Jay Ogilvy is a cofounder of Global Business Network. Trained in philosophy (Yale PhD in 1968), he taught for 7 years at Yale, 1 at Texas, 4 at Williams College. Then he transitioned into contract research and consulting at SRI International (formerly Stanford Research Institute) from 1979 to 1986. In 1987 he and four friends founded Global Business Network, a boutique consultancy that specializes in using scenario planning to develop long range strategies for large corporations and government agencies.
Jay is the author of Many Dimensional Man: Decentralizing Self, Society and the Sacred (Oxford, 1977; Harper& Row, 1980); Creating Better Futures (Oxford, 2000); China’s Futures with Peter Schwartz (Jossey- Bass, 2001); Living Without a Goal (Doubleday, 1996). He is also the editor of Re-Visioning Philosophy (SUNY Press, 1991) which is an anthology based on a series of invitational conferences at Esalen and Cambridge University. He also edited An Actual Man: Michael Murphy and the Human Potential Movement (2010). He is a frequent facilitator of invitational conferences for Esalen’s Center for Theory and Research, and chairs Esalen’s Global Potentials Program.
As Plato understood more than two thousand years ago: “The states are as the men are; they grow out of human characters.” Therefore, in order to overcome the fractious and frozen condition of contemporary American politics, we need to improve and evolve the electorate itself.
From Developmental Politics: “In order to reform the ‘politics industry’ in general, and the influence of money in politics in particular, we must first overcome the cultural barriers to political agreement that currently stymie any attempts at structural reform.”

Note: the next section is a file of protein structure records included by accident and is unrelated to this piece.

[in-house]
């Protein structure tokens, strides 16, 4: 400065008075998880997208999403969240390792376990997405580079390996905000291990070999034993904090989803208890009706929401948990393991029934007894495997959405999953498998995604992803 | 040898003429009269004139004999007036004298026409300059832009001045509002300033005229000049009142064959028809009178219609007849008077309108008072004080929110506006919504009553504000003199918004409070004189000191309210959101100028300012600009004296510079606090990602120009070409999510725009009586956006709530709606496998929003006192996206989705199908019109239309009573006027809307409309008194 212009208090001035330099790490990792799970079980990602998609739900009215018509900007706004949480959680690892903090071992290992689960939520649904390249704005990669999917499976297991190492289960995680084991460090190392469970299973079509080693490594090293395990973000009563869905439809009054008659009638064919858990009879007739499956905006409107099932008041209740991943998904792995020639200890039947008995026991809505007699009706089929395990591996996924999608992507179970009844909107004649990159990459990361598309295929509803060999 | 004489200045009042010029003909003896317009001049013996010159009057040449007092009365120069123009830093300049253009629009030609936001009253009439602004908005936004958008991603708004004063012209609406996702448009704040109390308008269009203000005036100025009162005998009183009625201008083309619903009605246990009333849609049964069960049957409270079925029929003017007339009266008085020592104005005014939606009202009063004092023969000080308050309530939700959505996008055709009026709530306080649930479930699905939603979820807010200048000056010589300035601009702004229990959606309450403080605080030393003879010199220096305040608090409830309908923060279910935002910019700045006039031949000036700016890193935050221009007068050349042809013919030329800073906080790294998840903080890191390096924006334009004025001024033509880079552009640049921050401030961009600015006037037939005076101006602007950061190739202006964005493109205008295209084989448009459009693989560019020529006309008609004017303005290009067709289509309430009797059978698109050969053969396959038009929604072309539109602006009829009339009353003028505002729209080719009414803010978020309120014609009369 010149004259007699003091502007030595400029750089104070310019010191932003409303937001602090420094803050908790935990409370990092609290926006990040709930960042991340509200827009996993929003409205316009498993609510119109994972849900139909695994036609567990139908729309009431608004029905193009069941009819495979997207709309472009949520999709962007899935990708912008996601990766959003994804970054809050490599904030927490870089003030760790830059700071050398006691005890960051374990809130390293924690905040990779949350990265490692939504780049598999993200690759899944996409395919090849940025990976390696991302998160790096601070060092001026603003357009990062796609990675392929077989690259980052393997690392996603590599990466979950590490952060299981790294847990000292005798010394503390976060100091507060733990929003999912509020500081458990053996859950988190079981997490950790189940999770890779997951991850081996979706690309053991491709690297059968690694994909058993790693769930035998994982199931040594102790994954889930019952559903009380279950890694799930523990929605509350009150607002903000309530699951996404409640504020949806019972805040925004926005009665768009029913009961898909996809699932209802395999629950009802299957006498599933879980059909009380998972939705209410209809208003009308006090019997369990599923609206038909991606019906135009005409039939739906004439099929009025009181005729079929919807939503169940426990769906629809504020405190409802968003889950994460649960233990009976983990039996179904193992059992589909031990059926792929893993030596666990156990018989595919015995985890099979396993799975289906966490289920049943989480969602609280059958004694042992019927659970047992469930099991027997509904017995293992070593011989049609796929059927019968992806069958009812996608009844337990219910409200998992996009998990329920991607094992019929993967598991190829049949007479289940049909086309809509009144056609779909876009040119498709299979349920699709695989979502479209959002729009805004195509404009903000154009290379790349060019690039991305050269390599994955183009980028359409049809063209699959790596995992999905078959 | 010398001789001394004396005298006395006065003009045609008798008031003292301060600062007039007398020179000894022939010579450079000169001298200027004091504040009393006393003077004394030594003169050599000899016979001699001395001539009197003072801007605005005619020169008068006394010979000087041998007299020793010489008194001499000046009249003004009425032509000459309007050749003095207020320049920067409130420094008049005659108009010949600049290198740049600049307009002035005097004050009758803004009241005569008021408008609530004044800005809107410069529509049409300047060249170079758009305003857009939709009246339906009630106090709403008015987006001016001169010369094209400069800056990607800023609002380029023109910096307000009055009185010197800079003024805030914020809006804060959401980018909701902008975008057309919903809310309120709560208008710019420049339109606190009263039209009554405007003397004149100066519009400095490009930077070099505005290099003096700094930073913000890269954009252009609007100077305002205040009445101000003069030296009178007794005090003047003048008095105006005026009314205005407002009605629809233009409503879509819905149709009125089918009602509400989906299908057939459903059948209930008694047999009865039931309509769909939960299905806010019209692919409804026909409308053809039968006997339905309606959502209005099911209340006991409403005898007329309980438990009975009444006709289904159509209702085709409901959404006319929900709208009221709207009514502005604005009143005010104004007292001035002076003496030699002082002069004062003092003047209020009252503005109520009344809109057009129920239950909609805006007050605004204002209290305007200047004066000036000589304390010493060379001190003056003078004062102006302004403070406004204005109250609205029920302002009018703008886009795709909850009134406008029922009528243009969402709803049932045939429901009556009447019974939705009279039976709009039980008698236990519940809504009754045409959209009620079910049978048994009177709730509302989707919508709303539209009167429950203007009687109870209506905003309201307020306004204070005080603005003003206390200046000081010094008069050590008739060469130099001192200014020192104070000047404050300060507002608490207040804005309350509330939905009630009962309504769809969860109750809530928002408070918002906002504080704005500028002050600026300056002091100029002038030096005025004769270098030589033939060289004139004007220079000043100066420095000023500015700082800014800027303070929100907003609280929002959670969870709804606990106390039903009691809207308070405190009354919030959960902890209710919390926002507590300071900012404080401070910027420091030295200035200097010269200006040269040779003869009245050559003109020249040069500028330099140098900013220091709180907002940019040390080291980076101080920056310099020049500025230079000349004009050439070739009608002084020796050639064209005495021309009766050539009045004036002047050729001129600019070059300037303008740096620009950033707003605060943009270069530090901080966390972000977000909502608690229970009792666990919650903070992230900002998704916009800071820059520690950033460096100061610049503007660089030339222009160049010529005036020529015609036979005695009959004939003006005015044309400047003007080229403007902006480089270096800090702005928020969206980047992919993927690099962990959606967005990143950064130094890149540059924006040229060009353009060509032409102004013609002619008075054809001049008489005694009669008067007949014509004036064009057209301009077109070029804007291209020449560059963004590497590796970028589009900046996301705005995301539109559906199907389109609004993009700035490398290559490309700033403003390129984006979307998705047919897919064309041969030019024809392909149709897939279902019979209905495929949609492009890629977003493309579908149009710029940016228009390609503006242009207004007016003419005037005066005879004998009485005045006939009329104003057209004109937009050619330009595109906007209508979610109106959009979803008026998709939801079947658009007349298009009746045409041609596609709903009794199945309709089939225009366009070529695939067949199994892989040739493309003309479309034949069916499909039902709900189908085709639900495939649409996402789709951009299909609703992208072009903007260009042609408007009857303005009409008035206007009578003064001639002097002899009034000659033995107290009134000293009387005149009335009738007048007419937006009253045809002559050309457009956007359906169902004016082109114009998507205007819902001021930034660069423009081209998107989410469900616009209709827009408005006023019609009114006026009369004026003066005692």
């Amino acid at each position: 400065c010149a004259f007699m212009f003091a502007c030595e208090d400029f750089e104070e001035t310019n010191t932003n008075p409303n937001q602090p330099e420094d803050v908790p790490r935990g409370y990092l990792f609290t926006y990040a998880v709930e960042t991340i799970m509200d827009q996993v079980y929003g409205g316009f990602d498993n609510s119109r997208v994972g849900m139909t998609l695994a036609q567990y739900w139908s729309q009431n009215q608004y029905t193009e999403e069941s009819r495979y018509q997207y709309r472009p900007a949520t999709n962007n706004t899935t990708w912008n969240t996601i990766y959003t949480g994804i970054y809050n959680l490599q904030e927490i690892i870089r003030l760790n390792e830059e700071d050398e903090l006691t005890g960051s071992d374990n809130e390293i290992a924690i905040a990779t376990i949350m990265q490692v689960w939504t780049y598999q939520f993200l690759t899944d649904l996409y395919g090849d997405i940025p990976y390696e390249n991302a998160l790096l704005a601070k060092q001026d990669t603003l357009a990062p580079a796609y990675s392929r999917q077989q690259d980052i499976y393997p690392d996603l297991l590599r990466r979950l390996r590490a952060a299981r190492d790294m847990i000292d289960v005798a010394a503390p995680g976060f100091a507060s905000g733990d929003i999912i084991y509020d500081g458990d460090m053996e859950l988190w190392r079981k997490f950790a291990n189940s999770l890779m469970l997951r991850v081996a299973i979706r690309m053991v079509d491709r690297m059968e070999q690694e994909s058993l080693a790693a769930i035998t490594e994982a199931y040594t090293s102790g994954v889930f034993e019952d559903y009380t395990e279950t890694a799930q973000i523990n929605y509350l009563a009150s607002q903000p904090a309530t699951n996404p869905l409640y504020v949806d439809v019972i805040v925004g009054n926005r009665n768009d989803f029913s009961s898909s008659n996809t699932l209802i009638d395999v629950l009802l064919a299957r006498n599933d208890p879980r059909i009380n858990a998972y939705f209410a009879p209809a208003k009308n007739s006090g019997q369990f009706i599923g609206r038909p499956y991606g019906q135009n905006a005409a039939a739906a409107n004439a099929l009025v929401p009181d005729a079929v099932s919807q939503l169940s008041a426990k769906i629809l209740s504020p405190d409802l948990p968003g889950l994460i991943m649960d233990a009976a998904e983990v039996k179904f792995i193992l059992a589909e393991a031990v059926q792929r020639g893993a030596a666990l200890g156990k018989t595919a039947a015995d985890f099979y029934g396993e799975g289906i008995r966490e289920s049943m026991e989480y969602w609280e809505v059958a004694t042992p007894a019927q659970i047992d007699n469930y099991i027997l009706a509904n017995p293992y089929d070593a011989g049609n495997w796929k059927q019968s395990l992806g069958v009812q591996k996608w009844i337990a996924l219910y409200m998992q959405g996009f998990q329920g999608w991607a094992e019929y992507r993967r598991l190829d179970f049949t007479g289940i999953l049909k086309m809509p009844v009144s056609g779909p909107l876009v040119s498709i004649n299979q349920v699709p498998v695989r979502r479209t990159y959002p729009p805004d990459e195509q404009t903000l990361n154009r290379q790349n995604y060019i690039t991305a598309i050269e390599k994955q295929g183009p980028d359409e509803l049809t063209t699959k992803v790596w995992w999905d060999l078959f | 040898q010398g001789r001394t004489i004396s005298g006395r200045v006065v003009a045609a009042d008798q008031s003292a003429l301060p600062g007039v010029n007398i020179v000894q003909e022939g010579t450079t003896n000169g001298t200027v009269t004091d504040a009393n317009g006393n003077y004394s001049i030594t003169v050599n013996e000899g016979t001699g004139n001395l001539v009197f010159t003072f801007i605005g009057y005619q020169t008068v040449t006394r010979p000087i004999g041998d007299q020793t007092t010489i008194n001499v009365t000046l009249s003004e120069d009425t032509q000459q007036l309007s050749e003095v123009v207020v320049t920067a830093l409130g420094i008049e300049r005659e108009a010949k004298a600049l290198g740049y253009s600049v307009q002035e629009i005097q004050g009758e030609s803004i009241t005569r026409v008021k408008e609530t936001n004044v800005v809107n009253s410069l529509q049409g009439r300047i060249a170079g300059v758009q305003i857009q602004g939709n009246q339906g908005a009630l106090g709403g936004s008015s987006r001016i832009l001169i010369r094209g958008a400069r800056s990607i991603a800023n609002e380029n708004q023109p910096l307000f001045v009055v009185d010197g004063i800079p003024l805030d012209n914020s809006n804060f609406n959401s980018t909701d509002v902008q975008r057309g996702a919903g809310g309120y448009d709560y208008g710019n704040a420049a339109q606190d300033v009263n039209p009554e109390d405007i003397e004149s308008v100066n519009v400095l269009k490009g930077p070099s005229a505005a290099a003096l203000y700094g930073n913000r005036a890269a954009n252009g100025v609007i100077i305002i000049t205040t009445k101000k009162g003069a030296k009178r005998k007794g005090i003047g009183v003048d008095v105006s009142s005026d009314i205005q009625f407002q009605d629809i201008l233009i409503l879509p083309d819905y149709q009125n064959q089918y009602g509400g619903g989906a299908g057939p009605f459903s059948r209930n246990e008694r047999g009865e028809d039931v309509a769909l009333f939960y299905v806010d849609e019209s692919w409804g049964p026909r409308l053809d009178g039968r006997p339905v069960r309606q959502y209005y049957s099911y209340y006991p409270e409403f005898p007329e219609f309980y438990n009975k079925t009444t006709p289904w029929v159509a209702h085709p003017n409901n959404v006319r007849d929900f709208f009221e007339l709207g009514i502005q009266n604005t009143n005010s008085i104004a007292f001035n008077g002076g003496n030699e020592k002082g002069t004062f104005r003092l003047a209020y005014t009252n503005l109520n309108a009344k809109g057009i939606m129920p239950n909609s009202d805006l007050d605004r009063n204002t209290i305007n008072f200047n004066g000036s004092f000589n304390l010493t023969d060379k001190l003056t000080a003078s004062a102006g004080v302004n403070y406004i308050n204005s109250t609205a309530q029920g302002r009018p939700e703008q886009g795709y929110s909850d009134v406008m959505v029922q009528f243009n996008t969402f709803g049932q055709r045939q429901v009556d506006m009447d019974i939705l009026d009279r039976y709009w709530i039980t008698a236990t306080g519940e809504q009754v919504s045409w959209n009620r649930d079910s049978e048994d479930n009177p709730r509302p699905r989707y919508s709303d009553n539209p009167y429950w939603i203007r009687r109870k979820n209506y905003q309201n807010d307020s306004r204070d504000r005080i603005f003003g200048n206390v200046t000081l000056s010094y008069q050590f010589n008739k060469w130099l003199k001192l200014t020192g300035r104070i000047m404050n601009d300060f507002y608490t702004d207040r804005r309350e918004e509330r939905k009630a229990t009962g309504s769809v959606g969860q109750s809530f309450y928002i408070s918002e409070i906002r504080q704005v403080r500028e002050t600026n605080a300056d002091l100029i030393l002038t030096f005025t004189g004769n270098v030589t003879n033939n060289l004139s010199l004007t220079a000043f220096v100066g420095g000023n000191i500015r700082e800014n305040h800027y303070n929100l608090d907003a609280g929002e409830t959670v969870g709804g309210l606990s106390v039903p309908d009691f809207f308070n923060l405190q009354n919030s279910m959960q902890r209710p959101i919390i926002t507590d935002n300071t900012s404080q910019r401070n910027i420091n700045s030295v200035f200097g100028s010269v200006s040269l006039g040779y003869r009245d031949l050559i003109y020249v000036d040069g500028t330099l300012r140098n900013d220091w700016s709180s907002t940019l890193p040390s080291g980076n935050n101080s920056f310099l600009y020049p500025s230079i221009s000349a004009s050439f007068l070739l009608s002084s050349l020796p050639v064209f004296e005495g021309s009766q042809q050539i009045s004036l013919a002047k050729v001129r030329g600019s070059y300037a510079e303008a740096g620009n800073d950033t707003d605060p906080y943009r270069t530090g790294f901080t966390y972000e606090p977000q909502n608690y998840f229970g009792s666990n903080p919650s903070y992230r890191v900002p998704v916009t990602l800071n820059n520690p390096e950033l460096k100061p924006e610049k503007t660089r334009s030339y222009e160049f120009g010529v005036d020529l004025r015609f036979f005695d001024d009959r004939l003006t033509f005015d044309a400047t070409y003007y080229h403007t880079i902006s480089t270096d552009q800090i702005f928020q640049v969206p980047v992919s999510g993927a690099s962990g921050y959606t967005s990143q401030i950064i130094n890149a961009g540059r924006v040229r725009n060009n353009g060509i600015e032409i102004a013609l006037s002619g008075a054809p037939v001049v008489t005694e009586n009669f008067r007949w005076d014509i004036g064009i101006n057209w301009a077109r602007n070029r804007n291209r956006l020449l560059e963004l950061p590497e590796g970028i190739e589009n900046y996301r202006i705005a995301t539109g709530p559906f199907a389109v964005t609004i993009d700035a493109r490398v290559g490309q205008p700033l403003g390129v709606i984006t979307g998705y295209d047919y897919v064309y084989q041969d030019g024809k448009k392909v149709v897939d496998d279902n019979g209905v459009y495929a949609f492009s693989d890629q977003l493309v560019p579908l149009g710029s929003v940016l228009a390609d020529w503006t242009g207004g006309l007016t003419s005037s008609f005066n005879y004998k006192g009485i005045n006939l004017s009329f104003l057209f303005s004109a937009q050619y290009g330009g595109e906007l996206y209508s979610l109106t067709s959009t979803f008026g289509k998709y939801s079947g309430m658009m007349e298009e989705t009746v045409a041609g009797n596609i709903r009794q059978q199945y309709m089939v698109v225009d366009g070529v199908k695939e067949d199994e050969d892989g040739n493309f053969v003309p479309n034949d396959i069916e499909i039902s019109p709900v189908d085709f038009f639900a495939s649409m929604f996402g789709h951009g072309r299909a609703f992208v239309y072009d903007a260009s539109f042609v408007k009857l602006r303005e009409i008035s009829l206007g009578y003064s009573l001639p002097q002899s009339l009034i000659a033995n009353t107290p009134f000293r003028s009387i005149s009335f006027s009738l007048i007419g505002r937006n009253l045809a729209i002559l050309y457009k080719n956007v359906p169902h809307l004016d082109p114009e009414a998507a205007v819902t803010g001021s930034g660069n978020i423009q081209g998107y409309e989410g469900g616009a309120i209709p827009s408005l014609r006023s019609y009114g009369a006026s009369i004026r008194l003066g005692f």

We are the agents of evolution in the noosphere, and its further progress depends on us. As we awaken to our role as agents of evolution’s progress, this reveals humanity’s transcendent higher purpose: We are the bearers of the universe’s teleology—our purposes are its purposes.
From Developmental Politics: “Taking an evolutionary perspective on our political problems helps reframe our hyper-polarized political condition as a golden opportunity to bring about the next emergent level of our civilization’s development.”
From Developmental Politics: “The higher purposes which we recognize as *transcendent* have a kind of magnetic power that draws us forward. As Oxford philosopher Iris Murdoch wrote, ‘we are spiritual creatures, attracted by excellence and made for the Good.’”